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Soyuz spaceship makes harmonious docking with ISS

Published time: December 21, 2012 21:50
Edited time: December 22, 2012 01:50
The International Space Station (ISS) (NASA)

The International Space Station (ISS) (NASA)

A Soyuz spaceship carrying three astronauts has successfully docked with International Space Station. The Russian, American and Canadian astronauts are to spend five months working together in orbit – and might even form a space musical trio.

­The three-person Soyuz TMA-O7M mission docked with the ISS at 14:08 GMT, two days after its successful launch from the Baikonur cosmodrome.

Russian cosmonaut Roman Romanenko, American astronaut Tomas Marshburn and Canadian astronaut Chris Hadfield will spend 147 days aboard the orbiting laboratory.

This Soyuz crew is all-veteran, with all its members having been in orbit before.

Flight Engineer Romanenko, 41, is a Russian Air Force Major who commanded a Soyuz spaceship in 2009. Back then, he spent six months working at the ISS. Romanenko is a second-generation astronaut: his father Yury flew three Soyuz missions and set a record for time spent in space during his 1987 mission to the Mir station.

NASA astronaut Marshburn, 51, a former flight surgeon, took part in a Space Shuttle mission to the ISS in July 2009, where he’s briefly worked with Romanenko. This was his first Soyuz flight and it will be his first long-duration space mission as well.

Hadfield, 53, of the Canadian Space Agency, served as a Royal Canadian Air Force fighter pilot, and has two Space Shuttle missions under his belt. He will be the first Canadian astronaut to take command of the space station team.

The jubilee 150th Soyuz docking coincided with the “end of the world”, which the Russian space agency Roscosmos disregarded as “fantasy” in a statement earlier.

Romanenko, Marshburn and Hadfield have been welcomed about by the three ISS crew members who’ve already spent one month in space. Together, the enlarged team will celebrate Christmas, New Year and Orthodox Christmas.

During the next five months the astronauts will be very busy unloading cargo ships, undertaking spacewalks and conducting more than 100 scientific experiments. These include testing a system for predicting natural disasters.

Music will serve as a diversion for the astronauts, and a special space band project might even be possible.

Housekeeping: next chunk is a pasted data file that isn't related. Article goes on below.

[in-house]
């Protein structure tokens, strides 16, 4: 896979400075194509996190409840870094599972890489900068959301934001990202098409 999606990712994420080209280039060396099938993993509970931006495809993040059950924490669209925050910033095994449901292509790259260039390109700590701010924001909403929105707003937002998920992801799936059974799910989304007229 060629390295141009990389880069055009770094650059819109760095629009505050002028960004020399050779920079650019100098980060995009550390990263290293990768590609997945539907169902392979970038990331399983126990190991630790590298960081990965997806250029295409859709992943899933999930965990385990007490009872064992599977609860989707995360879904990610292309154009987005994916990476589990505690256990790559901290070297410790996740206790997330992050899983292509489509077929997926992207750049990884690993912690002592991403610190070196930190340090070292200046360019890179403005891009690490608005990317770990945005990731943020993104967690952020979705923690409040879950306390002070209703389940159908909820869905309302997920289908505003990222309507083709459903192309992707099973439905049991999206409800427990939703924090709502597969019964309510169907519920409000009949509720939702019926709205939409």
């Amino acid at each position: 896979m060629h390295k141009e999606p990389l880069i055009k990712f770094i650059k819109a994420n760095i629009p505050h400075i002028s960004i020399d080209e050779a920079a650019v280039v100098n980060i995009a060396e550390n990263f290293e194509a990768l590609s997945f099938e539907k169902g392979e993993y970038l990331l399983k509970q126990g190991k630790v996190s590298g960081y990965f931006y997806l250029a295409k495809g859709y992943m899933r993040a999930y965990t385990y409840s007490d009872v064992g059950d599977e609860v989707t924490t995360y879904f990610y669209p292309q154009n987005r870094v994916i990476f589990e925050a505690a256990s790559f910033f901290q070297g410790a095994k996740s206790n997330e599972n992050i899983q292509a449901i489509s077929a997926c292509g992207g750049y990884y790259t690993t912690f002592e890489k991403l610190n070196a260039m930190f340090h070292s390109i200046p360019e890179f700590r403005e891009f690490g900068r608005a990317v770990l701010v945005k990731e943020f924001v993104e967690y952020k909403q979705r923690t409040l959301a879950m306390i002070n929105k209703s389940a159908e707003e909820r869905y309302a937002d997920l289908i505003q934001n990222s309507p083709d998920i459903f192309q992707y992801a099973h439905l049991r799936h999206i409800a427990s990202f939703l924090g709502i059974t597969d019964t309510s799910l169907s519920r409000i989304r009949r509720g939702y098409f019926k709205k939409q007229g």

A guitar player and singer, Hadfield said he will record a number of songs during his space travel.

He will be joined by Romanenko, who also plays guitar and is bringing a mouth organ with him to support the band. The Russian astronaut will again be following in his father’s footsteps as he was the first man to take a guitar into space.

Marshburn too being an avid guitar player said music would help him overcome homesickness.

Playing music has been quite a popular hobby among the astronauts, despite all the trouble with bringing instruments on board the space station. The instruments that have already made their way to orbit include guitars, a flute, keyboards, a saxophone, an Australian didgeridoo and an Irish tin whistle.

­Space salaries not so astronomical?

­There’s more good news for the Russian cosmonaut, he’ll be getting a substantial pay rise, the first for Russian spacefarers for nearly two decades.

After the increase, cosmonauts will be paid 69,600 rubles ($2,260) a month – approximately $27,000 a year.

There’ll be additional awards for years served, time spent on missions and an automatic New Year bonus.

This is significantly better than the $1,000 dollars a month that used to make up their salary, but it’s still just a fraction of what NASA spacemen get.

NASA astronaut salaries range from $60,000 to $130,000 a year – two to four times more than their Russian counterparts with the same experience.

European Space Agency (ESA) astronauts are paid best of all. Salaries start at €4,800 ($6,370) per month, and can go up to €7,900 ($10,480) a month, though even the top astronauts are two pay grades below their heads of departments.

However, the differences in salaries seem not so radical for those working in space. While NASA and ESA astronauts are paid the same salaries on the ground, as they are in space, Russians are heavily incentivized for performing every task during an actual mission, and a six month tour on the International Space Station can bring in as much $150,000 dollars.